Tom Carty's relocation from Abbott Mead Vickers BBDO to J. Walter Thompson is without doubt one of the most significant creative coups of the year.
The director and writer, who has earned recognition for his work on Guinness, Volvo, Dunlop and other accounts, remains one of the most in-demand talents in the industry. Partnered with Walter Campbell for more than 12 years, he was one half of one of the London creative teams.
Michael Baulk, the group chairman of AMV, goes as far as crediting Carty with putting the agency on the TV map with his breakthrough "unexpected" Dunlop ad.
It was, Baulk says, unexpected, as the title suggests, and an early signal of the fresh-faced, inexperienced duo's flair for producing seminal work of the highest creative calibre, ads that would go on to receive repeated acclaim.
His departure is bad news for an already stretched creative department at AMV. Nick Worthington, another of the agency's leading creatives, announced his intention to join Publicis over the summer; its executive creative director, Peter Souter, works a four-day week; and Tony Cox, another premier creative, is on extended sick leave.
Carty does not come across as a man who would display a trophy cabinet in his office, but if he did it would contain 22 D&AD Pencils, including three blacks.
These, which he shyly confesses have taken up residence at his mother's house, sit alongside the more recently acquired accolades for his directing.
Since launching his directing career through Gorgeous Enterprises two years ago, he was named Most Promising Beginner at last year's Creative Circle and also won a gold Clio and silver BTAA. He directed The Economist's "freedom of knowledge" spot, as well as the BBC's "rush hour" ad, both for AMV through Gorgeous.
Now JWT beckons, and with it the chance to help raise its creative profile.
He has been lured by Nick Bell, the agency's executive creative director, who joined JWT earlier this year with an ambitious brief to build a strong creative reputation. The agency is not renowned for its awards success. Its strength lies in managing large pieces of global business. Its creative reputation, by comparison, is considerably less striking.
In the five years since the Gunn Report was initiated, the London office of the network has been languishing in the lower ranks of the industry's most honoured.
While the network's Asian and Latin American agencies have racked up enough points to propel JWT to 11th place in last year's study, since 1999 the UK outfit has won only six awards of an equivalent standard to the Cannes bronze Lion. And it currently fails to register in the print or TV awards-based rankings for 2003, due to be unveiled next month.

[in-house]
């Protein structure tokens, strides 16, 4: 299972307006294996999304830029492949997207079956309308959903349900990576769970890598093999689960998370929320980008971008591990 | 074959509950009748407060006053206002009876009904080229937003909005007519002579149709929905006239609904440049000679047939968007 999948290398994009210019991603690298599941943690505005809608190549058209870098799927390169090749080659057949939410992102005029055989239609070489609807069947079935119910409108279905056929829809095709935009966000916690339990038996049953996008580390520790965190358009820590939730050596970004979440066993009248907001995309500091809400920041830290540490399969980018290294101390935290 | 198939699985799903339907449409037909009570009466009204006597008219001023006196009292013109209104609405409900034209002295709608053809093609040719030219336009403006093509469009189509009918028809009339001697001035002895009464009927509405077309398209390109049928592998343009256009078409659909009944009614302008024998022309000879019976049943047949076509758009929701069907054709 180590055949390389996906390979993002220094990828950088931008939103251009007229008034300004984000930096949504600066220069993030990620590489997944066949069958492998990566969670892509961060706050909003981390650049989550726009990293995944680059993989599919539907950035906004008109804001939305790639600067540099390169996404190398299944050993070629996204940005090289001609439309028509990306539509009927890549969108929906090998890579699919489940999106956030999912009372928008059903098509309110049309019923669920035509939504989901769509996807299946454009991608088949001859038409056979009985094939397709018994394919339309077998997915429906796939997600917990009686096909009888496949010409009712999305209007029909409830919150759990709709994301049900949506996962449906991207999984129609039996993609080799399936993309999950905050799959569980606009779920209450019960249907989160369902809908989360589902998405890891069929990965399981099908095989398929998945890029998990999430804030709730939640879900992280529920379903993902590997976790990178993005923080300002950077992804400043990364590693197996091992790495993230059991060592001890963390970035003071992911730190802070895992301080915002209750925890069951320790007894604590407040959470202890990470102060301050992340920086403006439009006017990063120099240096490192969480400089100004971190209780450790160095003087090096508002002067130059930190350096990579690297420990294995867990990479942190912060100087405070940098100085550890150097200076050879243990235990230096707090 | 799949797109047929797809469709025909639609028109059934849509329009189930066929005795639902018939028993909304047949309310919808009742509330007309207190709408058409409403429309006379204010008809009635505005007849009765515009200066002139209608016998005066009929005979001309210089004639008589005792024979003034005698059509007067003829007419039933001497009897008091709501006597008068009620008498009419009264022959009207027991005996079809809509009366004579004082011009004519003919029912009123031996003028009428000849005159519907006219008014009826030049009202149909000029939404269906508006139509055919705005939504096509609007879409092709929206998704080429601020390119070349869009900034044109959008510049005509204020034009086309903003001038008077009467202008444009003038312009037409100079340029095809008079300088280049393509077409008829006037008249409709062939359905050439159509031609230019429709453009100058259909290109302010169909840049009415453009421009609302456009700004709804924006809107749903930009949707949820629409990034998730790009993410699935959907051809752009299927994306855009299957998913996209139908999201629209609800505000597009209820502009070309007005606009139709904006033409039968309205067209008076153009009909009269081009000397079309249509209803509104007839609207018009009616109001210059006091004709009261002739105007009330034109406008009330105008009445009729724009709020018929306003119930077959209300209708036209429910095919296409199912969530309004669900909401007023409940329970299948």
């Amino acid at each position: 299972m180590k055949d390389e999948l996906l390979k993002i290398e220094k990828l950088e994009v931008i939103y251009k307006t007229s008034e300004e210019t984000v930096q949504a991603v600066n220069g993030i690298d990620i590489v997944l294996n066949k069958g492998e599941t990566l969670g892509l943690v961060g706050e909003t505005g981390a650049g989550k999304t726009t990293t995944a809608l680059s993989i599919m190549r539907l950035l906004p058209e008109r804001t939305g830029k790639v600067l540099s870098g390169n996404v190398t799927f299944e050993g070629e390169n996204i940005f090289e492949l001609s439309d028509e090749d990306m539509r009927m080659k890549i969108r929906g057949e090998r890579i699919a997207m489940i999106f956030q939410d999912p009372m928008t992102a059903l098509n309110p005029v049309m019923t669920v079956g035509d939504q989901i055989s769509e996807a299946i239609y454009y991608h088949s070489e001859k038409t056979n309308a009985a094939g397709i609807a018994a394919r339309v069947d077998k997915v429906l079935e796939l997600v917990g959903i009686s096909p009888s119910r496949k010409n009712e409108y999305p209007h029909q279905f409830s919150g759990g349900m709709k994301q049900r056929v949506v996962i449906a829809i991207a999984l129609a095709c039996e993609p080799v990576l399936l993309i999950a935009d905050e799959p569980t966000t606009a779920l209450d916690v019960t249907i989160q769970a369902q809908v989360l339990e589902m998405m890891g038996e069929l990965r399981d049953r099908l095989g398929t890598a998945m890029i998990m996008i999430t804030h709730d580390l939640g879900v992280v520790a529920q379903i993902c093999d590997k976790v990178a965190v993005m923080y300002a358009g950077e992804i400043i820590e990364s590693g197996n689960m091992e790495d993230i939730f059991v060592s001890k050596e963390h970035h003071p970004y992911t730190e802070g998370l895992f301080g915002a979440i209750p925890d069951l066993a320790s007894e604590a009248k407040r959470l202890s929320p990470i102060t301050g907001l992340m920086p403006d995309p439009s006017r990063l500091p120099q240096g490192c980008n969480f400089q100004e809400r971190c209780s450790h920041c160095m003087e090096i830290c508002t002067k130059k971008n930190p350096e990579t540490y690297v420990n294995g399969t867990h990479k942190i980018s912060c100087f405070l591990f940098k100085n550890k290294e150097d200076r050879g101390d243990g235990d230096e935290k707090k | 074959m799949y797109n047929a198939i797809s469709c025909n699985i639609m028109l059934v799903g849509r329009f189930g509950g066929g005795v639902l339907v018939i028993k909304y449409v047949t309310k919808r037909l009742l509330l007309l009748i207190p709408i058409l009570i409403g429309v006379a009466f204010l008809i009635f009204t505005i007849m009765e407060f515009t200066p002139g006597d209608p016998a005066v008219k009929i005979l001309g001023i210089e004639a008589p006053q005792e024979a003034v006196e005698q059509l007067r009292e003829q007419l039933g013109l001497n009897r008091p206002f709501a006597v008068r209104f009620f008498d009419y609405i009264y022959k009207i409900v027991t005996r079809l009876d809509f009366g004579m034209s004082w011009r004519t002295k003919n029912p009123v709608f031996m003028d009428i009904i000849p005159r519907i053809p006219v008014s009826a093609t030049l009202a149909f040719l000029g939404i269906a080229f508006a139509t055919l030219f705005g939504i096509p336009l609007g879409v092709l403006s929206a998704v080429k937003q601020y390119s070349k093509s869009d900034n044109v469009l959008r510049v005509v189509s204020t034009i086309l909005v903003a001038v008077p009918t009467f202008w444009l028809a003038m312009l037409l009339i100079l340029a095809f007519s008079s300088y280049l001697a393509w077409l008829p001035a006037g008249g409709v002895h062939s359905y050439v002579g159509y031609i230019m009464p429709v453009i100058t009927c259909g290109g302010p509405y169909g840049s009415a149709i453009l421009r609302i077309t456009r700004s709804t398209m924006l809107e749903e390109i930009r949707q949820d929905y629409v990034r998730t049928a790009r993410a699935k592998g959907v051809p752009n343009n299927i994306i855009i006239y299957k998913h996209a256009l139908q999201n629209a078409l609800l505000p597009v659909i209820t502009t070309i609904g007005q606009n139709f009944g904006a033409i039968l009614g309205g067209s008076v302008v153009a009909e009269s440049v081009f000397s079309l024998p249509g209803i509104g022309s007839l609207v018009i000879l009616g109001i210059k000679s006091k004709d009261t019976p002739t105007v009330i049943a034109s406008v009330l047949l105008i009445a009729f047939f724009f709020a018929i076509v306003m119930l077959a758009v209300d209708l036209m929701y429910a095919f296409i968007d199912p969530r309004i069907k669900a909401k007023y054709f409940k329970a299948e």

Campbell, who quit AMV to found Campbell Doyle Dye two years ago, has few doubts JWT will reap the benefits from Carty's arrival. He says: "I think Nick and Tom will be great together. They are both battlers and will work their arses off to get a result. They have the professionalism and the right attitude while being prepared to put the work in."
By Carty's own admission, the creative output at JWT has been "average".
"JWT is pretty low on the radar," he says. "That's the reason Simon Bolton (JWT's chief executive) brought in Nick. When Nick was at Leo Burnett it was the most creative agency in London and he deserves the credit for that. If Nick can do it there, I'm more than confident he can do it for JWT. That's why I'm here."
Carty and Bell were neighbours at AMV and soon became firm friends during their respective spells at the agency. In Carty's words, Bell has hired him essentially on a writing contract. He will not take on a designated creative partner, choosing rather to work alone or with Bell on several projects over the course of the year.
Carty has secured a generous contract, which will enable him to continue directing through Gorgeous. He won't have a base at JWT's Knightbridge office.
"I'm a director first and foremost," he explains. "I write as well because the two are intrinsically linked. But I am a director."
He can cherry pick the clients with which he wants to work and can devote as much, or as little, time as he sees fit for JWT.
This may mean Carty's impact is limited. Indeed, JWT has hired big-name creatives on superannuated freelance contracts in the past but with no discernible impact.
However, Bell has no reservations about bringing Carty on board. "All through his career, Tom has massively over-delivered. He is an outstanding talent and it is exciting to put a brief into him, no matter what it is," he says.
It is a far cry from the mailroom job Carty took in Dorlands after leaving school aged 16. But even then his potential did not go unnoticed and he was swiftly transferred to the shop floor, working his way through traffic, radio and the TV department before landing the post of copywriter at just 19.
After a spell at TBWA he teamed up with Campbell, whom he describes as "the best creative person in the world".
The budding partnership moved to AMV where Carty worked with directors including Tony Kaye and Jonathan Glazer, who become his inspirations and teachers.
Baulk heralds his enthusiasm while describing his "swimblack" spot as the best Guinness ad the agency has produced to date.
He says: "His writing, his eye, his passion, his commitment and his filming ability are fantastic. He is a credit to the advertising industry."